Possibly. But "thou art" and "he hath" and the like are not accepted, since they are - as you said - not the natural way to express this for most native English speakers. Please use standard written (modern) English, with neither "thou art" nor "I'mma".

        February 28, 2018

        https://www.duolingo.com/nick208842

        Whats the difference between "du bist" and "sie sind"?

        April 21, 2018

        https://www.duolingo.com/mizinamo

        du bist is "you are" when you are talking to one person whom you know well.

        ihr seid is "you are" when you are talking to several people whom you know well.

        Sie sind (with capital Sie) is "you are" when you are speaking formally or politely, to a person or people whom you do not know well. (No difference between one person or many people here.)

        sie sind is "they are".

        April 21, 2018

        https://www.duolingo.com/Ashfall4

        Why do you use bist? Can someone explain it as simple as possible?

        April 27, 2018

        https://www.duolingo.com/mizinamo

        You have to use bist because the subject is du.

        A bit like in English -- if you use "I", you have to say "am"; you cannot say "I is" or "I are".

        Similarly, if you use du then the verb form will be bist -- du bist = you are (when you are speaking to one person).

        April 27, 2018

        https://www.duolingo.com/PALYNNWRAY

        i said u are a child but it said it was wrong

        May 9, 2018

        https://www.duolingo.com/mizinamo

        Yes, that is indeed wrong.

        Please use standard written English on the Duolingo course, where the pronoun "I" is capitalised and the pronoun "you" is spelled with three letters, not just one.

        May 10, 2018

        https://www.duolingo.com/crkke

        Is "bist du ein Kind?" grammatically correct

        May 16, 2018

        https://www.duolingo.com/mizinamo

        Yes (if you capitalised the first letter of the sentence).

        May 16, 2018

        https://www.duolingo.com/slscb

        Why is Kind capitalized?

        August 6, 2018

        https://www.duolingo.com/mizinamo

        Because it is a noun. All nouns are capitalised in German.

        This is mentioned in the tips and notes for the very first unit... if you haven't been reading the tips and notes, I recommend that you start doing so.

        For most users, they're only available on the website https://www.duolingo.com/ , not in any mobile app. Select a unit, then click on the little lightbulb icon in the window that pops up:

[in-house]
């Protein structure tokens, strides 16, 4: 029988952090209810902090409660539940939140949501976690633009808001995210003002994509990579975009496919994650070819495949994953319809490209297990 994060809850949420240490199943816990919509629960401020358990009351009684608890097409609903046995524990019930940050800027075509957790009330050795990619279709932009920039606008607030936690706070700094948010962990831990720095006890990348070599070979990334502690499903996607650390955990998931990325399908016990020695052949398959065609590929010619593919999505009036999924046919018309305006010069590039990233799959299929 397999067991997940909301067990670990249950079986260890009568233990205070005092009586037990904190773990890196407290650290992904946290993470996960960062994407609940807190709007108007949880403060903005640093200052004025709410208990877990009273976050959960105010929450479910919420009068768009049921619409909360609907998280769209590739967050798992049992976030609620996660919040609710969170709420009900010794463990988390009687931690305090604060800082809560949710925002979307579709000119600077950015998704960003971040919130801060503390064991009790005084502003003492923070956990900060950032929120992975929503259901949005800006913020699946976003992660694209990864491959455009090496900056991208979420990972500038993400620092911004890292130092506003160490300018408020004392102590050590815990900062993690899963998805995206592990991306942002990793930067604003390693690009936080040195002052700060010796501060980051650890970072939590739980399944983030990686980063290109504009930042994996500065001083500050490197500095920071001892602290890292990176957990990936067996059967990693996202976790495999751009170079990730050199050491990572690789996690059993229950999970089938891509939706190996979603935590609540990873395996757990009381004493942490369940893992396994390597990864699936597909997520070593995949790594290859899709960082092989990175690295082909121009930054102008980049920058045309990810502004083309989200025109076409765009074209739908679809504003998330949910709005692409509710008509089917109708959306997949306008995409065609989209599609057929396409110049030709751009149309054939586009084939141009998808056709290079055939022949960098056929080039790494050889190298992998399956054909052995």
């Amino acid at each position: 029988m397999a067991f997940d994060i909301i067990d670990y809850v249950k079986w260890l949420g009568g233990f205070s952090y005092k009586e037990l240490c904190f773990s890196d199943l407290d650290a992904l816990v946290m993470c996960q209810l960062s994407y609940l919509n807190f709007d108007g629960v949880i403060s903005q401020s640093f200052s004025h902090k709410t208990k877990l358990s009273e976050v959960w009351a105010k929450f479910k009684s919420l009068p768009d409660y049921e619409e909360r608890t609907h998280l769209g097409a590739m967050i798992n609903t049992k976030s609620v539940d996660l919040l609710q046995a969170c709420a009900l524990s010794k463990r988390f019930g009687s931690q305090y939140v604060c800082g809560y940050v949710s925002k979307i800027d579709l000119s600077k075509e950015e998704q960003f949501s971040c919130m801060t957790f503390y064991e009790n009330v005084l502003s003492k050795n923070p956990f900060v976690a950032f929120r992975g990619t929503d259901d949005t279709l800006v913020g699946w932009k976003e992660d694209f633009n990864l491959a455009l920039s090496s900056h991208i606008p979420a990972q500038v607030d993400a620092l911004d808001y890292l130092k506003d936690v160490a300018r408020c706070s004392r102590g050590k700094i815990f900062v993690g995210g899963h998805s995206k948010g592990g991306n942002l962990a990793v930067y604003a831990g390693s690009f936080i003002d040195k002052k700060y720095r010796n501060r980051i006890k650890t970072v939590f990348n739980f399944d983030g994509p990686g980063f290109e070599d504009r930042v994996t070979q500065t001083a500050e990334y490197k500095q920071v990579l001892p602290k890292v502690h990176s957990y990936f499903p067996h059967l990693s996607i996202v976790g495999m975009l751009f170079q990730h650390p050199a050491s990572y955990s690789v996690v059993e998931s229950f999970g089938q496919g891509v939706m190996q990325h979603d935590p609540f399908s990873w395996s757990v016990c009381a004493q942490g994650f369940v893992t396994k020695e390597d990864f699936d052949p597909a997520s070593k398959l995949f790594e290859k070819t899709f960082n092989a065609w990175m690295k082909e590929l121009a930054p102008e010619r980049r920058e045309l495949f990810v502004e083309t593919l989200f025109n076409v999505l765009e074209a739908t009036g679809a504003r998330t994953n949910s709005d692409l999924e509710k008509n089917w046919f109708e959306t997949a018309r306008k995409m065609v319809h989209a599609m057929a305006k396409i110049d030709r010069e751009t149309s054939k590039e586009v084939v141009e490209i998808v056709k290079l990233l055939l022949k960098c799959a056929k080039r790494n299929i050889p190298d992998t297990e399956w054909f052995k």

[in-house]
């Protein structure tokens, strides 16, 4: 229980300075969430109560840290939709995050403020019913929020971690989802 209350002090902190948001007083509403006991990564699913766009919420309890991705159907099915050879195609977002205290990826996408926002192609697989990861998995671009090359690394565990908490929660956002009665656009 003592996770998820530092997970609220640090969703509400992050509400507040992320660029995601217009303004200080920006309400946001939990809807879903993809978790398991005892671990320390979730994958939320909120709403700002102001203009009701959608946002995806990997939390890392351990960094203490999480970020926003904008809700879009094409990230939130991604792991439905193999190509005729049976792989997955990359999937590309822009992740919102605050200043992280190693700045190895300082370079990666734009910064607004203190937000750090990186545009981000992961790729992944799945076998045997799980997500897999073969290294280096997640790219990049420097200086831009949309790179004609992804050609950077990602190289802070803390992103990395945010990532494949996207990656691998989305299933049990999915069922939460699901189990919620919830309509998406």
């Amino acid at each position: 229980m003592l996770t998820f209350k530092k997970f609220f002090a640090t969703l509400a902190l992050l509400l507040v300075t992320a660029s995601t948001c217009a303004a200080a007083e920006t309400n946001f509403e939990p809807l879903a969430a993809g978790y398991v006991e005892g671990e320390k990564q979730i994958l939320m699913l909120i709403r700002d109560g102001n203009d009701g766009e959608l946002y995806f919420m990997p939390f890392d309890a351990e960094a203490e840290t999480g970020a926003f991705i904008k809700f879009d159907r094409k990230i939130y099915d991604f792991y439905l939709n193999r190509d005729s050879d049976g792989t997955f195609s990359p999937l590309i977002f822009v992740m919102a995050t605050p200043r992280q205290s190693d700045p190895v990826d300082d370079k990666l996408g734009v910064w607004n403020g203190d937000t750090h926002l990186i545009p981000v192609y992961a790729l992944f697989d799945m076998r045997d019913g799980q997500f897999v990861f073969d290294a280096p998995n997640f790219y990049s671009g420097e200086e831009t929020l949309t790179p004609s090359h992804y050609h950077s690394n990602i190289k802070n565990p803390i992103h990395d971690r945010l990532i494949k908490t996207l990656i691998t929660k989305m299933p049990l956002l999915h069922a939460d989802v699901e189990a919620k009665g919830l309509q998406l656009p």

August 7, 2018

        https://www.duolingo.com/Fionn882930

        How do you say 'Are you a child?'

        September 20, 2018

        https://www.duolingo.com/mizinamo

        In this case, it's the same as in English:

        The statement has the verb in the second place, after the subject: Du bist ein Kind. "You are a child."

        The yes/no question has the verb at the beginning: Bist du ein Kind? "Are you a child?"

        September 20, 2018

        https://www.duolingo.com/NikhileshV4

        You are a kid is not wrong either

        October 4, 2018

        https://www.duolingo.com/Sunflower.exe

        Is it oksy to replace child with kid?

        November 28, 2018

        https://www.duolingo.com/Girlcatlove1524

        Absolutely! :D

        January 5, 2019

        https://www.duolingo.com/andeen25

        What the difference of du and dich?

        December 2, 2018

        https://www.duolingo.com/mizinamo

        Roughly the same as between "I" and "me" or "we" and "us" -- du is the nominative form, used for the subject of a verb and dich is the accusative form, used for the object of a verb or after some prepositions.

        December 2, 2018

        https://www.duolingo.com/Sam996890

        Im saying the right thing but it says every word is wrong.

        April 5, 2019

        https://www.duolingo.com/StevenAndL2

        Can some one help me what is the different about this word? Ein and Eine I don't get it?

        April 29, 2019

        https://www.duolingo.com/CrowV

        There seems to be a glitch in the spoken German. In one iteration, the speaker pronounces it correctly, "kint," but when I select the word from the options, it pronounces it like English "kind," i.e., "kynd" or "kaind."

        July 1, 2019

        https://www.duolingo.com/KelsonAlle

        The hard D on kind is pronounced like "dt"

        July 11, 2019

        https://www.duolingo.com/Grace515635

        Im write the You are a child ,but why i get fals ?

        July 12, 2019

        https://www.duolingo.com/samishtewi1

        bro i literally wrote (you are a child) how it's saying i'm wrong

        July 14, 2019, 6:17 PM